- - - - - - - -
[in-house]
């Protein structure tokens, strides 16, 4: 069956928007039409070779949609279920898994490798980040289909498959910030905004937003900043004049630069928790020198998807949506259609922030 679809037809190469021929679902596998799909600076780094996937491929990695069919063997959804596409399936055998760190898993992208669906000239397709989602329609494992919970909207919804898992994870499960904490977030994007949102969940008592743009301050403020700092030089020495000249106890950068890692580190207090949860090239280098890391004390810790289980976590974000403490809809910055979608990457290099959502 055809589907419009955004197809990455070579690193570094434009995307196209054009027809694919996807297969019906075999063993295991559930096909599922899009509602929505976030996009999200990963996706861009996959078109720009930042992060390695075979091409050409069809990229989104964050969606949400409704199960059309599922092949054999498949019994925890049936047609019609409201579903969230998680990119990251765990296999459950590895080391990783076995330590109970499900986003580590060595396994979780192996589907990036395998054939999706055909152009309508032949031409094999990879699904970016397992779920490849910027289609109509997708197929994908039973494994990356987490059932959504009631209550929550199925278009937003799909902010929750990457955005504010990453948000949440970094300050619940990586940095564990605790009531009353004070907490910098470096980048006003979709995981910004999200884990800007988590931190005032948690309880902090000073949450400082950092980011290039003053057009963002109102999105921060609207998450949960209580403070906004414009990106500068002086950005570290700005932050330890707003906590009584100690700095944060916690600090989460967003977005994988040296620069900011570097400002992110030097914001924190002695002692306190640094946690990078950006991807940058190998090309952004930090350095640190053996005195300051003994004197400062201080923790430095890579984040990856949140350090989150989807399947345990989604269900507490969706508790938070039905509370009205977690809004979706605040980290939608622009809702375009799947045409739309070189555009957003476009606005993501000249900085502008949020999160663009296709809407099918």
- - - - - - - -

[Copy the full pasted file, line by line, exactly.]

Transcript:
[in-house]
């Protein structure tokens, strides 16, 4: 069956928007039409070779949609279920898994490798980040289909498959910030905004937003900043004049630069928790020198998807949506259609922030 679809037809190469021929679902596998799909600076780094996937491929990695069919063997959804596409399936055998760190898993992208669906000239397709989602329609494992919970909207919804898992994870499960904490977030994007949102969940008592743009301050403020700092030089020495000249106890950068890692580190207090949860090239280098890391004390810790289980976590974000403490809809910055979608990457290099959502 055809589907419009955004197809990455070579690193570094434009995307196209054009027809694919996807297969019906075999063993295991559930096909599922899009509602929505976030996009999200990963996706861009996959078109720009930042992060390695075979091409050409069809990229989104964050969606949400409704199960059309599922092949054999498949019994925890049936047609019609409201579903969230998680990119990251765990296999459950590895080391990783076995330590109970499900986003580590060595396994979780192996589907990036395998054939999706055909152009309508032949031409094999990879699904970016397992779920490849910027289609109509997708197929994908039973494994990356987490059932959504009631209550929550199925278009937003799909902010929750990457955005504010990453948000949440970094300050619940990586940095564990605790009531009353004070907490910098470096980048006003979709995981910004999200884990800007988590931190005032948690309880902090000073949450400082950092980011290039003053057009963002109102999105921060609207998450949960209580403070906004414009990106500068002086950005570290700005932050330890707003906590009584100690700095944060916690600090989460967003977005994988040296620069900011570097400002992110030097914001924190002695002692306190640094946690990078950006991807940058190998090309952004930090350095640190053996005195300051003994004197400062201080923790430095890579984040990856949140350090989150989807399947345990989604269900507490969706508790938070039905509370009205977690809004979706605040980290939608622009809702375009799947045409739309070189555009957003476009606005993501000249900085502008949020999160663009296709809407099918």